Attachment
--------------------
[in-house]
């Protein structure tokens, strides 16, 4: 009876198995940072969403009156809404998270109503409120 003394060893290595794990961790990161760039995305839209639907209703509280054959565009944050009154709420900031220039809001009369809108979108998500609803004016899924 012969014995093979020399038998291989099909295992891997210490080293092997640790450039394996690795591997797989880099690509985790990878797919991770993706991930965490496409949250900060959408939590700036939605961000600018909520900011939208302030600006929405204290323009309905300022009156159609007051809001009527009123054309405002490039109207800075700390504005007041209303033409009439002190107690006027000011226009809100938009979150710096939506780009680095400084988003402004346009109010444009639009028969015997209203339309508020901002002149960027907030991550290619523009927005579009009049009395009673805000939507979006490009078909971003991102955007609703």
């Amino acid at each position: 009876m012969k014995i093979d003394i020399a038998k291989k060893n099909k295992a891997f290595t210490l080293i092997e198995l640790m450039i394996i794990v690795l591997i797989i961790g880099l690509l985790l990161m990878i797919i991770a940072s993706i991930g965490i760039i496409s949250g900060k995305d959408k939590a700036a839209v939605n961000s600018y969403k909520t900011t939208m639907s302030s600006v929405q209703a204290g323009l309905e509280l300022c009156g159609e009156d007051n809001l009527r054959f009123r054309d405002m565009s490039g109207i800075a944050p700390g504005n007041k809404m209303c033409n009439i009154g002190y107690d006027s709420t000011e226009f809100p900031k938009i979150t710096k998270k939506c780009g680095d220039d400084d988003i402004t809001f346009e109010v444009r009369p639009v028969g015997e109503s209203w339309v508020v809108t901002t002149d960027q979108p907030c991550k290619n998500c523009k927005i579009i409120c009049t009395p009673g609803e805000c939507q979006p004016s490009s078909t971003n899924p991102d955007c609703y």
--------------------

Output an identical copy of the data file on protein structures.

[in-house]
């Protein structure tokens, strides 16, 4: 009876198995940072969403009156809404998270109503409120 003394060893290595794990961790990161760039995305839209639907209703509280054959565009944050009154709420900031220039809001009369809108979108998500609803004016899924 012969014995093979020399038998291989099909295992891997210490080293092997640790450039394996690795591997797989880099690509985790990878797919991770993706991930965490496409949250900060959408939590700036939605961000600018909520900011939208302030600006929405204290323009309905300022009156159609007051809001009527009123054309405002490039109207800075700390504005007041209303033409009439002190107690006027000011226009809100938009979150710096939506780009680095400084988003402004346009109010444009639009028969015997209203339309508020901002002149960027907030991550290619523009927005579009009049009395009673805000939507979006490009078909971003991102955007609703």
């Amino acid at each position: 009876m012969k014995i093979d003394i020399a038998k291989k060893n099909k295992a891997f290595t210490l080293i092997e198995l640790m450039i394996i794990v690795l591997i797989i961790g880099l690509l985790l990161m990878i797919i991770a940072s993706i991930g965490i760039i496409s949250g900060k995305d959408k939590a700036a839209v939605n961000s600018y969403k909520t900011t939208m639907s302030s600006v929405q209703a204290g323009l309905e509280l300022c009156g159609e009156d007051n809001l009527r054959f009123r054309d405002m565009s490039g109207i800075a944050p700390g504005n007041k809404m209303c033409n009439i009154g002190y107690d006027s709420t000011e226009f809100p900031k938009i979150t710096k998270k939506c780009g680095d220039d400084d988003i402004t809001f346009e109010v444009r009369p639009v028969g015997e109503s209203w339309v508020v809108t901002t002149d960027q979108p907030c991550k290619n998500c523009k927005i579009i409120c009049t009395p009673g609803e805000c939507q979006p004016s490009s078909t971003n899924p991102d955007c609703y």